For Melanie Danilak, being around new pharmacy professionals has always come naturally.
“I realized early on that there is such a reward for being around the energy of someone who is excited to start practising and be welcomed into a profession,” said Melanie. “It’s invigorating to be a preceptor.”
Melanie has seen her share of people flow through the program. As a residency coordinator for Alberta Health Services for over a decade, she helped new pharmacists joining the profession find their footing. In addition to being a direct preceptor in her clinical practice, she also maintained oversight over the entire program. She helped learners develop personal learning plans, and supervised longitudinal assessment and ongoing program evaluation and development.
“Pharmacy practice is dynamic,” said Melanie, “and being a preceptor keeps you in touch with new things that are happening.”
Working in community pharmacy followed by oncology practice after graduating from the Faculty of Pharmacy and Pharmaceutical Sciences at the University of Alberta in 2004, she later returned to the university to complete a master’s degree in Health Science Education. She was a member of the program’s inaugural class, driven by a passion for program development, and that led her to the residency coordinator role. But she still had bigger ideas.
“Given my background, there were things that I had thought to myself that I would want to change about the Structured Practical Training (SPT) program if I ever got the chance to give feedback,” said Melanie.
When ACP posted a job opportunity for an assessment developer who would help to modernize SPT, she jumped at the chance.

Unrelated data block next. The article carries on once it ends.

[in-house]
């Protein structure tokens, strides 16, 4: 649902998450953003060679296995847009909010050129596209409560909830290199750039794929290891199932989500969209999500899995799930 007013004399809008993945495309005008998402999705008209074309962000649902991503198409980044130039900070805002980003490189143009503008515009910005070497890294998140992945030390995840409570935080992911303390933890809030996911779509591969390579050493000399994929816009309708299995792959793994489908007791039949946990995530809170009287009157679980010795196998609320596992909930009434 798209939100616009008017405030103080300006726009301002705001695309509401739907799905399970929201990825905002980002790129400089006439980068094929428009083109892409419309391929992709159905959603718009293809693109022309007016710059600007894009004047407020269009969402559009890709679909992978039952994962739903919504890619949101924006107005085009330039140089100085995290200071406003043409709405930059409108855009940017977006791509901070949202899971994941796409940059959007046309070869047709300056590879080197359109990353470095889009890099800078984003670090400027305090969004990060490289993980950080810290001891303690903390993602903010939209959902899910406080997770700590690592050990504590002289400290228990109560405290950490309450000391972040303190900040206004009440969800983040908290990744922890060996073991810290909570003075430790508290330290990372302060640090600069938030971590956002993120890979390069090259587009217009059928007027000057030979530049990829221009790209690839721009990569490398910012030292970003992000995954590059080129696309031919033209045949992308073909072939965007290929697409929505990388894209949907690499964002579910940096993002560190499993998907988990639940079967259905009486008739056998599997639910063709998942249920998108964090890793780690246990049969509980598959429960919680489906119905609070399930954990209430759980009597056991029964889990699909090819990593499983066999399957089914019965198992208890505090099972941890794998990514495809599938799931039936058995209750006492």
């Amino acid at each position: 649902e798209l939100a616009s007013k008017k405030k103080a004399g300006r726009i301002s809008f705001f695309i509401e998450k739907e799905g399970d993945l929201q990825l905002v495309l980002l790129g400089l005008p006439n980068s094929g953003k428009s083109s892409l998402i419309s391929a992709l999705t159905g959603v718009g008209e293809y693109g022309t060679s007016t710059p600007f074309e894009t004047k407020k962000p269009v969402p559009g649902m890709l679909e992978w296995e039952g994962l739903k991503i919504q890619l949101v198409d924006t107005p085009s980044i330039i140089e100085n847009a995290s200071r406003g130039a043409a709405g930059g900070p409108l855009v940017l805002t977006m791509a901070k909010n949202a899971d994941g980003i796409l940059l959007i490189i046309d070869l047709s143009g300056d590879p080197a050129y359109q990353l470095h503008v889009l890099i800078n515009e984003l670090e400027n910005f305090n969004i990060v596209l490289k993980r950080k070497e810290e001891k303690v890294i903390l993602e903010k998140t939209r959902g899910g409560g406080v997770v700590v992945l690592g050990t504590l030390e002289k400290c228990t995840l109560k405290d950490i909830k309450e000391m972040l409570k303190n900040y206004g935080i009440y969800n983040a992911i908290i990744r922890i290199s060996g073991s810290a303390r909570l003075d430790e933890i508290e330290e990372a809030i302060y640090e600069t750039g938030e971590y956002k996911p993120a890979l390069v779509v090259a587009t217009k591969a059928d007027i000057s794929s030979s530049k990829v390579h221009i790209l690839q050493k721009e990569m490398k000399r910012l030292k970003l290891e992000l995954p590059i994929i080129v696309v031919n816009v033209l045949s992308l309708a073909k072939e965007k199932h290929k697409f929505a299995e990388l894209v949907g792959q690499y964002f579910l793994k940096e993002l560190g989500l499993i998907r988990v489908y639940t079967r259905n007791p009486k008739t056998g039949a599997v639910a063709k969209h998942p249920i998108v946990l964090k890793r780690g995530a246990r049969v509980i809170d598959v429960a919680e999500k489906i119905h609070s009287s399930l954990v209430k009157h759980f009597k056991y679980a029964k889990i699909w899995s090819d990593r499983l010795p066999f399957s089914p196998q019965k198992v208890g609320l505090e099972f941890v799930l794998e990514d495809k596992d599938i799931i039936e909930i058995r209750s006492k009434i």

“Coming into this role and receiving this project felt like a great opportunity for me to use my experience as a residency coordinator,” said Melanie. “The exciting thing is that there is a bit of a wider scope, so the potential of improving the SPT programs allows me to influence pharmacy practice across Alberta and help to shape the future of our professions.”
Her unique blend of experience and education helps her to see SPT from different angles, not just her new role with the college.
“There is no substitute for direct one-on-one experience as a preceptor, seeing the opportunities and challenges with different personalities and learners,” she said. “I’ve been through that myself, so I can understand what preceptors need to be successful.”
The most important task on her to do list: develop an SPT program that can be universally successful, no matter the circumstances around its delivery.
“One of the key points I still keep in my mind is that a good curriculum can be delivered by anybody,” said Melanie. “Often, we have good programs only because we have good people, but you can’t rely on always keeping the same people, and turnover is also important to generate new ideas. What it comes down to is designing a solid program that you can plug anyone into and still have it meet its objectives.”
The modernization of SPT is a key component in ACP’s strategic plan, helping to ensure that all applicants are ready to practise pharmacy in Alberta’s health system. It is especially important to standardize the assessment that occurs throughout the program.
“It’s very difficult because you can observe people in their practice at a moment in time, but you want some assurance that they will continue to perform well in future situations,” said Melanie. “If we design and complete our assessments well, we can make sure that the people we entrust with the authority to practise are professional and ethical.”
While SPT is certainly important to ACP, Melanie also sees the larger value for the entire community of Alberta pharmacy professionals.
“Every pharmacy professional wants to have good colleagues to work with. SPT is the opportunity people have to help shape those colleagues and ensure that the people they will eventually be working alongside are good at what they do,” she said. “We all stand to win by developing good practice.”